Respiratory illnesses strain North Carolina hospitals
Levels of respiratory illnesses including COVID, the flu and RSV in North Carolina and throughout much of the Southeast are "very high," according to the Centers for Disease Control and Prevention.
- More than 22% of patients visiting an emergency department during the week of Christmas had respiratory virus symptoms, North Carolina's state health department reported.
Why it matters: The spread of respiratory viruses is straining the state's hospitals — including UNC Children's Hospital in Chapel Hill, which has been operating at maximum capacity for months, WRAL reports.
Threat level: Last week, nine patients were waiting for beds in the hospital's pediatric emergency room, which only has 12 beds.
- "As our capacity becomes limited because of the viral surge and viral crush that we have throughout the emergency department and other areas, then we can't do the semi-elective or elective operative procedures that we need to do," Benny Joyner, UNC Children's Hospital chief of critical care medicine, told the outlet.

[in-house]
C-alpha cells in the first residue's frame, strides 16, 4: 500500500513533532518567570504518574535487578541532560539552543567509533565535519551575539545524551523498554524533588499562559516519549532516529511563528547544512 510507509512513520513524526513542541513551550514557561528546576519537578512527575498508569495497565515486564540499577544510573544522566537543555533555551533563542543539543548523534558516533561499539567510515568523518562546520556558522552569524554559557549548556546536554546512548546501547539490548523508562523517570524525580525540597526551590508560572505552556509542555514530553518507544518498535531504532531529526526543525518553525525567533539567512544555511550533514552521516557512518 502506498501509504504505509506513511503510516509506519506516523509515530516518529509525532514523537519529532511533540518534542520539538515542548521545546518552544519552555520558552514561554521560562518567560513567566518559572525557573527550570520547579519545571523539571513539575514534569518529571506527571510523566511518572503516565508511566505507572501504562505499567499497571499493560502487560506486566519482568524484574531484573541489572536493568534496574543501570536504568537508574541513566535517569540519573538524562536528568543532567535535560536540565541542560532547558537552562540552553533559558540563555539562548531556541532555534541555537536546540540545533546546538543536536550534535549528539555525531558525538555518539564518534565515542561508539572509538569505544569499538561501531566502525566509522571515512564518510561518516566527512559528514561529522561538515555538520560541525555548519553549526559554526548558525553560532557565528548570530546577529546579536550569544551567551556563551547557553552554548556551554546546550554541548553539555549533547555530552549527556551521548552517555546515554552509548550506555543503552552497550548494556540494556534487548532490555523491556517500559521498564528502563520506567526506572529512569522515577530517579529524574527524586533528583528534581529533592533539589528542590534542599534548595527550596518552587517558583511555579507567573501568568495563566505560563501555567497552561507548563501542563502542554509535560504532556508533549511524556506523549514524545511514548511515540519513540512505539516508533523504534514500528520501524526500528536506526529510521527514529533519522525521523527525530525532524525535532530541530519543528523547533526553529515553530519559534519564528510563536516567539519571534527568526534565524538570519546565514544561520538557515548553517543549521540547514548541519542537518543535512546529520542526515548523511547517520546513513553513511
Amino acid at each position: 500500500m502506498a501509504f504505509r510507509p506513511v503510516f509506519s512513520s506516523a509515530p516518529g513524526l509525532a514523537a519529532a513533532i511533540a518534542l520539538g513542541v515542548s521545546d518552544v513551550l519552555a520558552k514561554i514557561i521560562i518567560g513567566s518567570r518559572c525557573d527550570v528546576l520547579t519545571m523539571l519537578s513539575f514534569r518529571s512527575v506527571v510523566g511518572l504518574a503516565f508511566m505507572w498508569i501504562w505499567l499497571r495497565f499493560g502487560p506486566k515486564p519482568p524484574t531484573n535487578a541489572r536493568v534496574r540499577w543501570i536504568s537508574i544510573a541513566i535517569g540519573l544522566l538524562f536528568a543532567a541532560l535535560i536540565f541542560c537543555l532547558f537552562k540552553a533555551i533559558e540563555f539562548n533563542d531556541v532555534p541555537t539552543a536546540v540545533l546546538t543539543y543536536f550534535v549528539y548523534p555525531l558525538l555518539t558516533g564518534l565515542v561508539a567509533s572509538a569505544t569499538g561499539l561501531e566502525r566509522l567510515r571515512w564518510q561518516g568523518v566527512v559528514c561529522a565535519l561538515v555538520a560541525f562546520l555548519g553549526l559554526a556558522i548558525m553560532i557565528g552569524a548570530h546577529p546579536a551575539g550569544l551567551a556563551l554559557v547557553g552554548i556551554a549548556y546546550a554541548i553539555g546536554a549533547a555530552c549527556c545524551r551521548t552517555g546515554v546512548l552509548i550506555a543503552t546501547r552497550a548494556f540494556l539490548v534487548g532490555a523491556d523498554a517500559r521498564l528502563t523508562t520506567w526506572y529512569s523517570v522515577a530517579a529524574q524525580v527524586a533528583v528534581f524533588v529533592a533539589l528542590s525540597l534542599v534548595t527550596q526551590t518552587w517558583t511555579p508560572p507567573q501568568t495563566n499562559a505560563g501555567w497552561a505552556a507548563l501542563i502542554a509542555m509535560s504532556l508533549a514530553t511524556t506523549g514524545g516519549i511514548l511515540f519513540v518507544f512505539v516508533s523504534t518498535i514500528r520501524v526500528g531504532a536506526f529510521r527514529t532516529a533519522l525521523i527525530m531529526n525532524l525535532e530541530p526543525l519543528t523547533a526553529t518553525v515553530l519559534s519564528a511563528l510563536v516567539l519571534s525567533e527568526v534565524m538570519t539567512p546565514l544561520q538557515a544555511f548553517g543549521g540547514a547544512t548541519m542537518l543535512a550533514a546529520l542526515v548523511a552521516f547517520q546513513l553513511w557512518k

What's happening: Emergency room visits for respiratory viruses have been on the rise since late October, according to North Carolina's Department of Health and Human Services.
- Those viruses accounted for 5.3% of visits during the week ending on Dec. 30 — up from 4.8% the week prior.
- That same week, more than 1,000 patients were admitted for the flu, up from more than 720 the week before.
- Meanwhile, more than 900 patients were admitted for COVID that week, up from 710.
- Joyner told WRAL he's hopeful that RSV peaked in December, but a recent decrease in cases hasn't been large enough yet to make a significant impact on the hospital.
Be smart: Joyner suggests ensuring your child is up to date on their vaccinations as kids start a new semester, and recommended keeping them home from school when they're sick to prevent the spread of illnesses.
- And don't forget to wash your hands frequently.
Reality check: Respiratory illnesses tend to surge around this time of a year, UNC Health spokesperson Alan Wolf noted.
- "Our infectious disease experts predict things will get worse before they improve," Wolf said.
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